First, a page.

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  1. Past hour
  2. jillar

    Wendy is 4 Years Smoke Free

    Congratulations on four years quit Wendy!
  3. Today
  4. WeegieWoman

    Phrase Connect Game

    Can I get a birthday kiss
  5. Joe7

    Phrase Connect Game

    Do you kiss your mother with that mouth
  6. SmokeFree

    Friday 18th January 2019

    Nope. Smoking is not an option.
  7. Sazerac

    Wendy is 4 Years Smoke Free

    Congratulations on your four years of freedom, Wendy !
  8. Doreensfree

    Wendy is 4 Years Smoke Free

    Way to go Wendy....4 years ....Congratulations.... Reward yourself well today !!!!
  9. Doreensfree

    Sitting here crying wanting so bad to smoke

    It's OK to wobble sweetheart ...just make sure you don't fall over ... I had a wise Old Pharte say that to me ,when I needed to hear it ... You didn't fall over ...we are all so proud of you ..xxxx
  10. Missdixie

    Friday 18th January 2019

    NOPE!!
  11. Mark L. Rubinstein, Kevin Delucchi, Neal L. Benowitz, Danielle E. Ramo http://pediatrics.aappublications.org/content/141/4/e20173557 Download the or view the PDF: e20173557.full.pdf Article Information Published online April 02, 2018 Pediatrics Vol. 141 No. 4 April 01, 2018 e20173557 doi: 10.1542/peds.2017-3557 PubMed 29507165 Published By American Academy of Pediatrics Print ISSN 0031-4005 Online ISSN 1098-4275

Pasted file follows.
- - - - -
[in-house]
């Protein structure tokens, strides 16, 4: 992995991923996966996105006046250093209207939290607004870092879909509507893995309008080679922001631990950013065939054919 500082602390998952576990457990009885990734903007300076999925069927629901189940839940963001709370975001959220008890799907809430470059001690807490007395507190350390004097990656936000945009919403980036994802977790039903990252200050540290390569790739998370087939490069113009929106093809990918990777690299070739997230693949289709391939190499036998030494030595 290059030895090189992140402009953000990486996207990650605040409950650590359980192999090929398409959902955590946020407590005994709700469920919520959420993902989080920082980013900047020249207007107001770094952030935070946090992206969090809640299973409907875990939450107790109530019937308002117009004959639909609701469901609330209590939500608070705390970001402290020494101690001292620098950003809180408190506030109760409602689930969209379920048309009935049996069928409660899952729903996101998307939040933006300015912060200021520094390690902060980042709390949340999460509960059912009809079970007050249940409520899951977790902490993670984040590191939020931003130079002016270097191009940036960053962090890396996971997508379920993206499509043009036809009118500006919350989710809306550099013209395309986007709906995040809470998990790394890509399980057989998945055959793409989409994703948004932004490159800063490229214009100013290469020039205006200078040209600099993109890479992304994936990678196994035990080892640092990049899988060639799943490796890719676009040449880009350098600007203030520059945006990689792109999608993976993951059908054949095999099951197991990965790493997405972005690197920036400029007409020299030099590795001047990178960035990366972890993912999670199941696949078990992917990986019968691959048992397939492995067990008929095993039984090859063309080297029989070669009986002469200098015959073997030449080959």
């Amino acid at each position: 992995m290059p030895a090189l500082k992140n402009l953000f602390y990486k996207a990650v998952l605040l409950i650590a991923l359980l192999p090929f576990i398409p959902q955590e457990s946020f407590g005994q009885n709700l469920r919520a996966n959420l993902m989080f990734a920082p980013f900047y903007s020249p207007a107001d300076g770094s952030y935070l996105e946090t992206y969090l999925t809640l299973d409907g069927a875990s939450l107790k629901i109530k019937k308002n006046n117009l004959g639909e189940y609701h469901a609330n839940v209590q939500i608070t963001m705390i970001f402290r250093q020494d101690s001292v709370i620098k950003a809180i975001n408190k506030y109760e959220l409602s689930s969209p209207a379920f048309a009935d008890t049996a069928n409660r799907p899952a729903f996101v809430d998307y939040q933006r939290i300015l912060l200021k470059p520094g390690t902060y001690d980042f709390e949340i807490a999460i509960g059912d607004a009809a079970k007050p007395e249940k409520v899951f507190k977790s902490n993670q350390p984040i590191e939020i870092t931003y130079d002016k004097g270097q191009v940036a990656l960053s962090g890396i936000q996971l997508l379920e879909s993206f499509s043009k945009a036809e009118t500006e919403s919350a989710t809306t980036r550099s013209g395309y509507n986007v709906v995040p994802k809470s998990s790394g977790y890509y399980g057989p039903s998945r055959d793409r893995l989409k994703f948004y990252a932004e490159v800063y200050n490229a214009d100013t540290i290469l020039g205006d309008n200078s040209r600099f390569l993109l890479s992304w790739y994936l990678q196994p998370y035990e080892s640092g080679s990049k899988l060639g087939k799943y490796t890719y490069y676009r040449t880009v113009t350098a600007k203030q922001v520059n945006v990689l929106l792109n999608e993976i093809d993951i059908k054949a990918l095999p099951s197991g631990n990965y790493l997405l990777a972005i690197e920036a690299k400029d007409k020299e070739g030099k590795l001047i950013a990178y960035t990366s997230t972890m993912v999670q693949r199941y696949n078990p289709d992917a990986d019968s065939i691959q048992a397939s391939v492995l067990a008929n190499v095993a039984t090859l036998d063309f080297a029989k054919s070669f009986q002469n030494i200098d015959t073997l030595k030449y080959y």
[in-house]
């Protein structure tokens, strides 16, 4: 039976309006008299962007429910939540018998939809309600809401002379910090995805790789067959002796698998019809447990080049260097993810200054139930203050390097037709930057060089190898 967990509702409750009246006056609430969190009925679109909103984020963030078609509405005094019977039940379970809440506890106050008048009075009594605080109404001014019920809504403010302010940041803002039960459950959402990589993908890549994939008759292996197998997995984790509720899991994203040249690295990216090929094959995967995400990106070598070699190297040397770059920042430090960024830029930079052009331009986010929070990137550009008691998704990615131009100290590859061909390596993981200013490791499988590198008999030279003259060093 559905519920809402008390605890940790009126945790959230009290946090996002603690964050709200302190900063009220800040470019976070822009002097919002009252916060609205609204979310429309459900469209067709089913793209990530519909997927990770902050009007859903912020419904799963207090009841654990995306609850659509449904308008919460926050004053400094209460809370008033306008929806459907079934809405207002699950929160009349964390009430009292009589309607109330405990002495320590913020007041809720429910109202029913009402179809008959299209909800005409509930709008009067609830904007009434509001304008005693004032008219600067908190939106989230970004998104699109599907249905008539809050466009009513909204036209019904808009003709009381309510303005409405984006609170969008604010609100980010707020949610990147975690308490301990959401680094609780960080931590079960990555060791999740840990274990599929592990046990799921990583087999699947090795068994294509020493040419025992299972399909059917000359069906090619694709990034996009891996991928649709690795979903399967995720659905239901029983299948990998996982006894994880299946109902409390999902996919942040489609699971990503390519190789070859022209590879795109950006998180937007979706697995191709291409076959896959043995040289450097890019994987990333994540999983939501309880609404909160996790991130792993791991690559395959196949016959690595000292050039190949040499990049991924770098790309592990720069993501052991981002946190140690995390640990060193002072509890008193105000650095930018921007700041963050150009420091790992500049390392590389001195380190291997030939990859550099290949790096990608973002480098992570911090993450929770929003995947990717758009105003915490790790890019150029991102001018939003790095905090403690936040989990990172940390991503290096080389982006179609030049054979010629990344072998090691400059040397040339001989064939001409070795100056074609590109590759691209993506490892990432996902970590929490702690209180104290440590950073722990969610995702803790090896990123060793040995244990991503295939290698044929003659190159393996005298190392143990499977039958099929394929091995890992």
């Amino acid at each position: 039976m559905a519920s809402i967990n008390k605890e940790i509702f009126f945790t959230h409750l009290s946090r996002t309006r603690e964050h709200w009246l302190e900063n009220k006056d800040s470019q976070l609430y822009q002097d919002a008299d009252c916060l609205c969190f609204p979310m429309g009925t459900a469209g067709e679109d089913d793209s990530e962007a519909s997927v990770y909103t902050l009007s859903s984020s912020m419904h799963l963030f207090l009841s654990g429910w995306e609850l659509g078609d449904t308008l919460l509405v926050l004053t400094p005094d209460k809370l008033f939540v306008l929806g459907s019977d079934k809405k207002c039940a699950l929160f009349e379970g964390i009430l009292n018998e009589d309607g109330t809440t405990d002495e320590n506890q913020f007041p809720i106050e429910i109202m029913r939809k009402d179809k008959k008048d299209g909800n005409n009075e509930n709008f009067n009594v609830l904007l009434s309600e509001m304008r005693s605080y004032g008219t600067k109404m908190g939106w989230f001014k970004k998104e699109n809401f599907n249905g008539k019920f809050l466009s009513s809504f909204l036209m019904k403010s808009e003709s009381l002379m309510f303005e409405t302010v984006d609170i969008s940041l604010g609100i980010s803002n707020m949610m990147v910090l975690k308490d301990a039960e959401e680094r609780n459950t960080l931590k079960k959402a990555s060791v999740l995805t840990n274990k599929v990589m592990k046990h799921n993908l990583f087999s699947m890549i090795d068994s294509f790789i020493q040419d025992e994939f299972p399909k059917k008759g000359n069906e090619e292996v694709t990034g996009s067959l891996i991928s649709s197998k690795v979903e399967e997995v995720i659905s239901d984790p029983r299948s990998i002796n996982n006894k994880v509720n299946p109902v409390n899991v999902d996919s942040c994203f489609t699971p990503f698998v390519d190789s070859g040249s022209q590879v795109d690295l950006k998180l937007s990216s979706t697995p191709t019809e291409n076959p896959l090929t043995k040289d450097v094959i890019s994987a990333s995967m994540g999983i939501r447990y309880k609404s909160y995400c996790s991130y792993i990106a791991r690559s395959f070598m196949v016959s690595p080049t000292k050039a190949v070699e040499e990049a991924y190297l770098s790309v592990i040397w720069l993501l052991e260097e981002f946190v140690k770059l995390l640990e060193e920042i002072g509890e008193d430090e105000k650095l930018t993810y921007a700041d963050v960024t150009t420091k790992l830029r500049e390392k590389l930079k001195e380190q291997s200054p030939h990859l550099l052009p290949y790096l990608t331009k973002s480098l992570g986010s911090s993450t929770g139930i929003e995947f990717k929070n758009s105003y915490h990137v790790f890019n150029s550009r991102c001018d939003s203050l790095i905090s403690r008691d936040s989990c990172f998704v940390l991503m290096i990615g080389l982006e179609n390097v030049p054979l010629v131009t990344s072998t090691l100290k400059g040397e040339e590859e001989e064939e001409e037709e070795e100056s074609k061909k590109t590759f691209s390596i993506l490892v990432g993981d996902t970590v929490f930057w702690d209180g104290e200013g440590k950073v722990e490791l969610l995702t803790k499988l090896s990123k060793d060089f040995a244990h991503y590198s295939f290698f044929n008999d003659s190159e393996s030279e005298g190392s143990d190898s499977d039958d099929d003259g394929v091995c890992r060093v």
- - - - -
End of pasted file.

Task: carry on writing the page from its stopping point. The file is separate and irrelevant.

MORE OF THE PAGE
12. E-cigarettes are becoming popular among junior high students, so schools are educating them on health risks. By Brynn Twait http://www.newstrib.com/news/surprised-at-how-young-they-are-starting-to-vape/article_7fc2e768-1a68-11e9-9461-27b0307dd6a3.html At what age are kids starting to use e-cigarettes? Some users may be as young as 11. “We’re surprised at how young they are starting to vape,” said Jennifer Kelsey, a pediatrics nurse. “As early as fifth and sixth graders have tried it.” Kelsey works at OSF Medical Group in Ottawa and has been giving presentations at local junior high schools on the harmful health effects of e-cigarettes. She has noticed an increased use of e-cigarettes by her pediatric patients. “The word spread fast that vaping seems to be a problem in local schools,” Kelsey said. “I just wanted to take my message and spread it to the kids as well as my patients.” An e-cigarette is an electronic nicotine device that can look like a pen, computer memory stick, car key fob, or an inhaler. “E-cigarettes use inhaled vapor from the e-juice, which has been heated by a battery powered coil, and that’s where they get that term vaping,” Kelsey said. “The e-juice is flavored, which usually contains nicotine and other harmful chemicals. The juice comes in very tempting flavors like bubblegum and mango that are just more appealing to our youth.” Kelsey spoke last week to sixth and seventh graders at Washington Junior High in Oglesby. Principal Merritt Burns said there were several incidents involving e-cigarettes at the beginning of the school year, so the district has been teaching students about the devices. “E-cigarettes are designed to deliver nicotine into the blood, just like regular cigarettes, by smokers inhaling it into the lungs,” Kelsey said. “With e-cigarettes, the nicotine goes into your mouth, to your lungs, to your bloodstream and then it goes directly to your brain. It affects your whole body.” She said one e-cigarette refill pod has the same amount of nicotine as one pack of cigarettes. “With vaping, you’re not sure how much nicotine you’re actually getting, so you could actually be taking in more nicotine by vaping than you could by cigarettes,” Kelsey said. Kelsey also will give presentations at Trinity Catholic Academy in La Salle. Principal Deb Myers said she has not caught any students with e-cigarettes at school, but she wants to be proactive. “One of my main reasons for bringing in a program is to be able to give students as much information as possible to hopefully prevent students from using the products,” Myers said. “It does seem like it’s an increasing trend with junior high students, pre-teens and teenagers.” “We didn’t think that it would filter down to the junior high level as quickly as it has,” Burns said. “It’s the number one banned product right now that kids are exposed to, more so than alcohol or drugs, even regular tobacco,” Burns said. Kelsey said young people think e-cigarettes are safer than regular cigarettes because they taste good and don’t have a bad smell. However, both contain nicotine, a highly addictive drug. Michael Olson, Putnam County Junior High principal, said the school has been educating students about e-cigarettes in health class as a preventative measure. The school also signed up for the OSF presentation to reinforce students’ knowledge about the dangers of vaping. “We just want them to be fully aware that this isn’t just a cool fad,” Olson said. “There are some very harmful side effects, short term and long-term, with using these.” Burns said a lot of students he talked to at the beginning of the school year did not even realize that e-cigarettes contained banned substances. “Early on, kids were just not educated enough that they were doing it in a public manner,” Burns said. “Some of them were doing it on their walks to school.” Burns said there has been a lot of education over the years to inform people cigarettes are bad for our health, but not as much information has been relayed to the public about the negative health effects of e-cigarettes. “There are no extensive studies that have happened to really showcase the dangers of vaping,” Burns said. “When that knowledge isn’t there for students or adults, that’s where we kind of have to step in and begin that education process.” Toxic traces E-cigarettes contain a lot of toxic chemicals, including the ones listed below. Benzene — It is found in pesticides and gasoline. Short-term exposure of inhalation can cause drowsiness, dizziness, headaches, eye irritation and lung irritation. Long-term exposure can reduce the number of red blood cells that carry oxygen to your organs like your brain and your heart. Diethylene glycol — It is used in anti-freeze. It can cause eye irritation, lung irritation and long-term exposure can cause reproductive side effects. Isoprene — It is made up of natural rubber, and it’s a cancer-causing agent. Formaldehyde — It is used for preserving dead bodies. It’s been classified as a human carcinogen and it can cause nose and mouth cancers and even blood cancers. Nicotine — It is a naturally occurring toxic chemical found in tobacco. It affects the heart and brain. Propylene glycol — This is the ingredient that makes the vapor, or smoke. Long-term exposure may raise the child’s risk of developing asthma. Toluene — It is a poisonous, industrial solvent that is added to gasoline. The central nervous system is the primary target for that. Children that have been exposed during pregnancy can suffer from developmental side effects. They can have facial and limb abnormalities and then attention issues. Acetaldehyde — It is a poisonous solvent found in a paint stripper. Cadmium — It is a toxic heavy metal used in car batteries Lead — It is a naturally occurring element found in the Earth’s crust. It’s very toxic to humans and animals.